In 1980-81, I worked as a community service volunteer at a special school at Cranleigh in Surrey. The work came with board and lodge and £10 a week pocket money.
I shared a lodge at the school gates with two housemates who were preparing to be monks. There was no television in the house in which we lived, no radio, and only an elderly portable record player on which to play the handful of old LPs they had. Their conversation was often esoteric religious stuff; not much in it to interest a 20 year old with no religious background. The best moments were when they got out their Woodstock records and talked of times when it seemed that the world could have been a good place.
The pocket money didn’t go far, even in 1980, not that there was much to spend the money on. The only diversions were a pint at the local pub and occasional visits to the cinema to see things that were even half interesting.
Slowly, I began to buy odd records of my own. These were greeted with scorn and derision by my housemates, who preferred the rock music of the 1960s. I still laugh at memories of them singing their own words to Blondie’s Atomic. They were good blokes, just from a generation before the rough edgedness of punk.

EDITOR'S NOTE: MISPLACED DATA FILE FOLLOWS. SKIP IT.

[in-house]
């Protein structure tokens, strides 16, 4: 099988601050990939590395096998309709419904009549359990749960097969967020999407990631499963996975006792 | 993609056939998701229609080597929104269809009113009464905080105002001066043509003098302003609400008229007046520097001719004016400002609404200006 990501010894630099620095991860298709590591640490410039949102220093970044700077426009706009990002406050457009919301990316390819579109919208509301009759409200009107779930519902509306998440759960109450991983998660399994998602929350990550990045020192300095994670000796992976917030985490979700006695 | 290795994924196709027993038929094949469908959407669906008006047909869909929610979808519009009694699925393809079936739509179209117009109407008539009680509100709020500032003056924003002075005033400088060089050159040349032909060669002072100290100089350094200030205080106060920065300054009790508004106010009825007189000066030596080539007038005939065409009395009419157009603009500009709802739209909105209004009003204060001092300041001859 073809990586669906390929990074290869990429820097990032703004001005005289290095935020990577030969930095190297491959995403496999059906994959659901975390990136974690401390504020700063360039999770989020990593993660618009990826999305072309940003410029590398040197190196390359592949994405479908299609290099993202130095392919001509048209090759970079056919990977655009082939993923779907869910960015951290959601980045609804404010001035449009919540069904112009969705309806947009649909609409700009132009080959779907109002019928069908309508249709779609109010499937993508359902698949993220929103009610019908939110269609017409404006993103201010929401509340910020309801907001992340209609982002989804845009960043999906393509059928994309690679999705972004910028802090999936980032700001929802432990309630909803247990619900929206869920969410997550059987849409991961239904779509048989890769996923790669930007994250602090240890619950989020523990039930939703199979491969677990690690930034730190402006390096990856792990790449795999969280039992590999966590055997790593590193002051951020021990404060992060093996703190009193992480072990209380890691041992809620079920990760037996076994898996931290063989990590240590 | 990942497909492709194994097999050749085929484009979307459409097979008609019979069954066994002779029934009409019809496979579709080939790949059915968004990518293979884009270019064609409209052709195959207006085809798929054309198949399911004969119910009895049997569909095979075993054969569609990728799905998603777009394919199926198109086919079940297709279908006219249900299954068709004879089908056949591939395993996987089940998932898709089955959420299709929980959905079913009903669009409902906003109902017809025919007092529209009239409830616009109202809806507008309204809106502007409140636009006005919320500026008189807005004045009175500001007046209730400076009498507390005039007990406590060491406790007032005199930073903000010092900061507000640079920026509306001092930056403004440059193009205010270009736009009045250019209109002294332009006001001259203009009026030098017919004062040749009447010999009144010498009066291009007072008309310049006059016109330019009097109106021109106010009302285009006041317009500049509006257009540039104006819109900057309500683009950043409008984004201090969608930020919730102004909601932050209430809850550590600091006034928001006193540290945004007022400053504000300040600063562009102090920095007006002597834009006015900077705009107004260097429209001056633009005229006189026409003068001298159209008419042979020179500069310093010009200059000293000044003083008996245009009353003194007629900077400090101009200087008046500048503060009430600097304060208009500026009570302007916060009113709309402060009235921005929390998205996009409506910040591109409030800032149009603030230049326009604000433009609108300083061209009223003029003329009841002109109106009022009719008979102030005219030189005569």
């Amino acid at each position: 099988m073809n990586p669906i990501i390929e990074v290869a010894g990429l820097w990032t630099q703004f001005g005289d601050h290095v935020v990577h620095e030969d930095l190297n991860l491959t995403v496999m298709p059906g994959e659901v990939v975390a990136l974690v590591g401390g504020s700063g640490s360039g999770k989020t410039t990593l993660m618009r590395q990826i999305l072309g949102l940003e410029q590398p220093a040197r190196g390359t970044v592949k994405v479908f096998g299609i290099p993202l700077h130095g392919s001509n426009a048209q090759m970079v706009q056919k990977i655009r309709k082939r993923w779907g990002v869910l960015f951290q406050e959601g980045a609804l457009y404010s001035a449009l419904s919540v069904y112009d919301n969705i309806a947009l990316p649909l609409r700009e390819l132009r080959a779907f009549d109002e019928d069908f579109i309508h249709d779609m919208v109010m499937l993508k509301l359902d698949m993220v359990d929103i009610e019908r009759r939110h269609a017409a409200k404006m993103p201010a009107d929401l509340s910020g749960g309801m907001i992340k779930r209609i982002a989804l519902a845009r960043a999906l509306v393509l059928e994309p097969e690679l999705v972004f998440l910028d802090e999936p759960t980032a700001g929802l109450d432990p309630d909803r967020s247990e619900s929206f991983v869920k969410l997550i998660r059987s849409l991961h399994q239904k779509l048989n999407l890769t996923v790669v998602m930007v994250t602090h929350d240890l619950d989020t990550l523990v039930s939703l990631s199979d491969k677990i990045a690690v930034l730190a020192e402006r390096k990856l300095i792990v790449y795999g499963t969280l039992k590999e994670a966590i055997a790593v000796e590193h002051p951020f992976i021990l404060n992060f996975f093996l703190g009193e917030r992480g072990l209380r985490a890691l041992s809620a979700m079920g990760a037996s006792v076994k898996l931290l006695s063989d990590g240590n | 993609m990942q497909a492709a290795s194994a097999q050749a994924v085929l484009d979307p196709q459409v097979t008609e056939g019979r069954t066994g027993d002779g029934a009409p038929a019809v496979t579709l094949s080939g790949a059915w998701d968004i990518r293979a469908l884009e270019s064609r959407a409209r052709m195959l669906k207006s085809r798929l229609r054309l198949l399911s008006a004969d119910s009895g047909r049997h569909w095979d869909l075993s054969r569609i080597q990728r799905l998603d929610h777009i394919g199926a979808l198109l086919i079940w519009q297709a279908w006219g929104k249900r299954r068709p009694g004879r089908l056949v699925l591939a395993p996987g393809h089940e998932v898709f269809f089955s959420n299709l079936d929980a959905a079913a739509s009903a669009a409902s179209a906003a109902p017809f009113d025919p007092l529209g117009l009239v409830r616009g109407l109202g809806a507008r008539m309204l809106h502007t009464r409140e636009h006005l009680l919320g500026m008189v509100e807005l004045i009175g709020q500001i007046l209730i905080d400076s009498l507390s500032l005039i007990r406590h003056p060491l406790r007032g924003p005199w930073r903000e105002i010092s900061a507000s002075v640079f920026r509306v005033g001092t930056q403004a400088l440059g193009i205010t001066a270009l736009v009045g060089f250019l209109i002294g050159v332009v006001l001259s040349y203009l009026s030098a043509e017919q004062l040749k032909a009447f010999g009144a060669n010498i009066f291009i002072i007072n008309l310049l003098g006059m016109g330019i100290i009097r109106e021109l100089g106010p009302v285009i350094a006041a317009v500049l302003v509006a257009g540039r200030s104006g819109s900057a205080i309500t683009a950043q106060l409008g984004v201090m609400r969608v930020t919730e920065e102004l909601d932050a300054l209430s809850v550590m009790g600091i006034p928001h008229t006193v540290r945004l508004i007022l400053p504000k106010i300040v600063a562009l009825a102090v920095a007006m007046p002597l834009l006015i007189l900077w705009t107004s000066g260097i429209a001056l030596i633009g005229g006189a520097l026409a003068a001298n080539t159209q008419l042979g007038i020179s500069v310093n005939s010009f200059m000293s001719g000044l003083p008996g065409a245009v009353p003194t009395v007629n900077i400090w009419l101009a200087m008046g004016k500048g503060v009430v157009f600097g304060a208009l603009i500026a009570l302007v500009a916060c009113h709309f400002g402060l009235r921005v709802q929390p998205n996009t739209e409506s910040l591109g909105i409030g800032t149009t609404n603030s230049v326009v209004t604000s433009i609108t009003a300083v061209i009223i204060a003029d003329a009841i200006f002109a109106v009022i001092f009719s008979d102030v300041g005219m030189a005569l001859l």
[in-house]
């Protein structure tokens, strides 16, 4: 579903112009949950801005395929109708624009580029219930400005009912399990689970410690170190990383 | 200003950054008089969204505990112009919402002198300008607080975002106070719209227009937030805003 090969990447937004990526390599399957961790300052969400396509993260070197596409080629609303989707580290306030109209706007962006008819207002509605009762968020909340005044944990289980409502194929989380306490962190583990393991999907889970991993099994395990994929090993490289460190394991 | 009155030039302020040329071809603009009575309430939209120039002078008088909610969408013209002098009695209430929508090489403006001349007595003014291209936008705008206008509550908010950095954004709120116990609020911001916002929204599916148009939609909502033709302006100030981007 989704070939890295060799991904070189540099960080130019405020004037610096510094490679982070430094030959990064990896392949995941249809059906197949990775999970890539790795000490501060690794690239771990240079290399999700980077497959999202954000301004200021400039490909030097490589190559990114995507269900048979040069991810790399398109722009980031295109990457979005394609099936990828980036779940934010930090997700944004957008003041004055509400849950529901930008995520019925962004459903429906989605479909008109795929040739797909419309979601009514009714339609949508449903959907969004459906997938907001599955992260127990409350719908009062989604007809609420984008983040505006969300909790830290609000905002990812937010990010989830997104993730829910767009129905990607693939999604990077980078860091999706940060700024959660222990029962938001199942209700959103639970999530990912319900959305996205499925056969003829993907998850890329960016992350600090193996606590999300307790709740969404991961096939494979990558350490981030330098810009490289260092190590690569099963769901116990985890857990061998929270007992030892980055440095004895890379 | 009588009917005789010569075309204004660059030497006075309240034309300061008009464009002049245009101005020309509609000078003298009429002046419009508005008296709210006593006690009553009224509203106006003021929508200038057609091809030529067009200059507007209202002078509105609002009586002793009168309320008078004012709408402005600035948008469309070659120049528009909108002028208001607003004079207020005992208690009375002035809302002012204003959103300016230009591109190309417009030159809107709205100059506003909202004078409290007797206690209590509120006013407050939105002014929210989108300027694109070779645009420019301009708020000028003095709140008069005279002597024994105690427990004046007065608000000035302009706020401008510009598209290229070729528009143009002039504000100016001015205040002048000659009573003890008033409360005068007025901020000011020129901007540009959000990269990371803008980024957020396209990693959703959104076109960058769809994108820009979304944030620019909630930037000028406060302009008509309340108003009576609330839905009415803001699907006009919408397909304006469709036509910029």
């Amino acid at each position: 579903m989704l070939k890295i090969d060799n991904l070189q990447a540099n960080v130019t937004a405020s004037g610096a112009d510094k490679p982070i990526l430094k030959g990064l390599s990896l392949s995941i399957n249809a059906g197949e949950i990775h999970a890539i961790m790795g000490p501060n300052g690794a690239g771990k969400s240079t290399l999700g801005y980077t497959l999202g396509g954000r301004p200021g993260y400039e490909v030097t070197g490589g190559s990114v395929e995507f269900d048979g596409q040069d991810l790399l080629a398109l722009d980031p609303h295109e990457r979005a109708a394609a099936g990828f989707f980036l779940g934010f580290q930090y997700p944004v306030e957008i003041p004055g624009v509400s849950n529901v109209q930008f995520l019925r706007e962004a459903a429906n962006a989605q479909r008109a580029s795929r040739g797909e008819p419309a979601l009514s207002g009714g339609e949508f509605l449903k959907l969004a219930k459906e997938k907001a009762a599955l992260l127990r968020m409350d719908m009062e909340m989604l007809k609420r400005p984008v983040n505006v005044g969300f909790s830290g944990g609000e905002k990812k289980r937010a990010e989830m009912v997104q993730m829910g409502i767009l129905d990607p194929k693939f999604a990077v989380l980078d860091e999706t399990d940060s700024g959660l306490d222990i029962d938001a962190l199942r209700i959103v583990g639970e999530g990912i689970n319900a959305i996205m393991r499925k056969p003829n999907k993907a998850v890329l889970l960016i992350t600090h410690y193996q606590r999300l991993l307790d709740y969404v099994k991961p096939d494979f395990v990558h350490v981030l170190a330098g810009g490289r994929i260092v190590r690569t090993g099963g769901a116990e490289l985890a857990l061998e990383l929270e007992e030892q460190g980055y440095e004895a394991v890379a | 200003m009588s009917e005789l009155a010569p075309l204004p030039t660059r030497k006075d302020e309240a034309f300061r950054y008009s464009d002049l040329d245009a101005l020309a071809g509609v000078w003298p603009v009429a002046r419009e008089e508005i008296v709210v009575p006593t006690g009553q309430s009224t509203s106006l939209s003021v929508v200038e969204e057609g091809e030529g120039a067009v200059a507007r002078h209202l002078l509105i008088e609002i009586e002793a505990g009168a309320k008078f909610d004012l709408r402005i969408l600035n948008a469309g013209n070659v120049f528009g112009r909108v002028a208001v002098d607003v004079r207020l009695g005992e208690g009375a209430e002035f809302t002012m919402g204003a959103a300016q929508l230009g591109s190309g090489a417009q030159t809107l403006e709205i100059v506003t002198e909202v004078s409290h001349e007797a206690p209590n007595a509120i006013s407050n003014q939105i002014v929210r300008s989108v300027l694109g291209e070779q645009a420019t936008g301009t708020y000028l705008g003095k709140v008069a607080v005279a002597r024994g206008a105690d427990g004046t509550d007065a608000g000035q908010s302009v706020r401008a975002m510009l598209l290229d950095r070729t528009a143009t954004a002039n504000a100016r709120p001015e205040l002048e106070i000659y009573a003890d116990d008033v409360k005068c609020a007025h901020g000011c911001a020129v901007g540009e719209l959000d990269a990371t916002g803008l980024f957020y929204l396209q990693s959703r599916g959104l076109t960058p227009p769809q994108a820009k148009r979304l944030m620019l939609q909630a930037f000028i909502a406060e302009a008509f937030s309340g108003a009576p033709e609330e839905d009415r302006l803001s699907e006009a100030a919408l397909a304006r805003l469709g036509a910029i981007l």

Hazel O’Connor’s Breaking Glass was among the handful of records I bought. The album came from the film of the same name, a film that tracked the meteoric rise and fall of a fictional rock star. The rock star’s fall comes with deep depression, and the angst and melancholy of the music express the pain of being unable to communicate from behind a wall of darkness.
The film was shown at the cinema and I bought the album at a record shop. I played it, again and again and again. The lyrics still come back with little attempt at recall. Will You? a track released as a single the following year, expresses a sense of complete inability to put into words what it was you wanted to say.
Having seen the film and bought the album, I remember travelling to Brighton on a bus with my luggage in a Sainsbury’s carrier bag to see her play in Brighton a trip that must have cost at least a week of my money.
Remembering the concert being at the Brighton Conference Centre, I was surprised to discover it was at a venue called Top Rank. Furthermore, an internet search brought the suggestion that before Hazel O’Connor took to the stage that evening the support band had been the then unknown Duran Duran.
Was my memory failing? Had I imagined the large venue with tiered seating behind the large open area in front of the stage? Had I excised Duran Duran from my memory?
There was a sense of relief in finding reassurance that the my memory was not entirely faulty:
November 26, 1980 – Top Rank, Brighton, UK (cancelled)
However, of Hazel O’Connor playing at the Conference Centre, I can find no trace.